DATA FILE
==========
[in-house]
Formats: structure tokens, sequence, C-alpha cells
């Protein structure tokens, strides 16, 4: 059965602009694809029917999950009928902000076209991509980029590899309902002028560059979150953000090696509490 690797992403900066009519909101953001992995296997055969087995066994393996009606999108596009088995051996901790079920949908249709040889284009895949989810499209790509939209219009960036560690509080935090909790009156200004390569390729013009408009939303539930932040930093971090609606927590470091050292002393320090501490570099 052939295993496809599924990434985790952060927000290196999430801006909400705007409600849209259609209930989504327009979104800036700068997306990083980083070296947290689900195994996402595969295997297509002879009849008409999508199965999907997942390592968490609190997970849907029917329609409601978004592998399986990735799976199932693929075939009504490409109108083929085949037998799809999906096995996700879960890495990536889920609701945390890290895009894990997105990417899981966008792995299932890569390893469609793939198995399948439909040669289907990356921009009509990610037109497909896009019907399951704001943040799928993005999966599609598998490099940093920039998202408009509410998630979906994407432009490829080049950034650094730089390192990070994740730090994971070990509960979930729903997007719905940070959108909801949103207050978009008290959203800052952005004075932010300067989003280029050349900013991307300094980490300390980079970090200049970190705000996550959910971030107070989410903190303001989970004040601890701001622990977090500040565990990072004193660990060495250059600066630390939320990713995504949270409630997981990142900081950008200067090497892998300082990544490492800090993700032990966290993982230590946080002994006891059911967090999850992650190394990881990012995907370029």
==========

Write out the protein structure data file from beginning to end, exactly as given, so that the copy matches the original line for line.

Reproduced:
[in-house]
Formats: structure tokens, sequence, C-alpha cells
């Protein structure tokens, strides 16, 4: 059965602009694809029917999950009928902000076209991509980029590899309902002028560059979150953000090696509490 690797992403900066009519909101953001992995296997055969087995066994393996009606999108596009088995051996901790079920949908249709040889284009895949989810499209790509939209219009960036560690509080935090909790009156200004390569390729013009408009939303539930932040930093971090609606927590470091050292002393320090501490570099 052939295993496809599924990434985790952060927000290196999430801006909400705007409600849209259609209930989504327009979104800036700068997306990083980083070296947290689900195994996402595969295997297509002879009849008409999508199965999907997942390592968490609190997970849907029917329609409601978004592998399986990735799976199932693929075939009504490409109108083929085949037998799809999906096995996700879960890495990536889920609701945390890290895009894990997105990417899981966008792995299932890569390893469609793939198995399948439909040669289907990356921009009509990610037109497909896009019907399951704001943040799928993005999966599609598998490099940093920039998202408009509410998630979906994407432009490829080049950034650094730089390192990070994740730090994971070990509960979930729903997007719905940070959108909801949103207050978009008290959203800052952005004075932010300067989003280029050349900013991307300094980490300390980079970090200049970190705000996550959910971030107070989410903190303001989970004040601890701001622990977090500040565990990072004193660990060495250059600066630390939320990713995504949270409630997981990142900081950008200067090497892998300082990544490492800090993700032990966290993982230590946080002994006891059911967090999850992650190394990881990012995907370029």